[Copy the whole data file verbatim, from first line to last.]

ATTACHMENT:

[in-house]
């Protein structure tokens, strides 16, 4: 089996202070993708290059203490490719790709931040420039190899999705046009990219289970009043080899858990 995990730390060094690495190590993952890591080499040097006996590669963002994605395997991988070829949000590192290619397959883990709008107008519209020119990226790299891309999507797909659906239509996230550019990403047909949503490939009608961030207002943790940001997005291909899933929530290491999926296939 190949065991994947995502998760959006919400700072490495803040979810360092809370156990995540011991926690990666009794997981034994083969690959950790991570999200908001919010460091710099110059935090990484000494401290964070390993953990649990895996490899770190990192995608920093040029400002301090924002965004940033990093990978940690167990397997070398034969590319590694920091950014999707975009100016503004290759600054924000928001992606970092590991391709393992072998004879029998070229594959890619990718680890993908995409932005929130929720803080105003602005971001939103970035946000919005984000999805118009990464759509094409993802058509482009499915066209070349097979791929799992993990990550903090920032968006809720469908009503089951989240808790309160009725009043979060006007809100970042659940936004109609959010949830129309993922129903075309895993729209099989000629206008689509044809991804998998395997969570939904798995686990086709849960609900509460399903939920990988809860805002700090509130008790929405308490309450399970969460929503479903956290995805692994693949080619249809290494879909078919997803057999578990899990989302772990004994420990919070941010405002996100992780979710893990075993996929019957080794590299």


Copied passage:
[in-house]
């Protein structure tokens, strides 16, 4: 089996202070993708290059203490490719790709931040420039190899999705046009990219289970009043080899858990 995990730390060094690495190590993952890591080499040097006996590669963002994605395997991988070829949000590192290619397959883990709008107008519209020119990226790299891309999507797909659906239509996230550019990403047909949503490939009608961030207002943790940001997005291909899933929530290491999926296939 190949065991994947995502998760959006919400700072490495803040979810360092809370156990995540011991926690990666009794997981034994083969690959950790991570999200908001919010460091710099110059935090990484000494401290964070390993953990649990895996490899770190990192995608920093040029400002301090924002965004940033990093990978940690167990397997070398034969590319590694920091950014999707975009100016503004290759600054924000928001992606970092590991391709393992072998004879029998070229594959890619990718680890993908995409932005929130929720803080105003602005971001939103970035946000919005984000999805118009990464759509094409993802058509482009499915066209070349097979791929799992993990990550903090920032968006809720469908009503089951989240808790309160009725009043979060006007809100970042659940936004109609959010949830129309993922129903075309895993729209099989000629206008689509044809991804998998395997969570939904798995686990086709849960609900509460399903939920990988809860805002700090509130008790929405308490309450399970969460929503479903956290995805692994693949080619249809290494879909078919997803057999578990899990989302772990004994420990919070941010405002996100992780979710893990075993996929019957080794590299």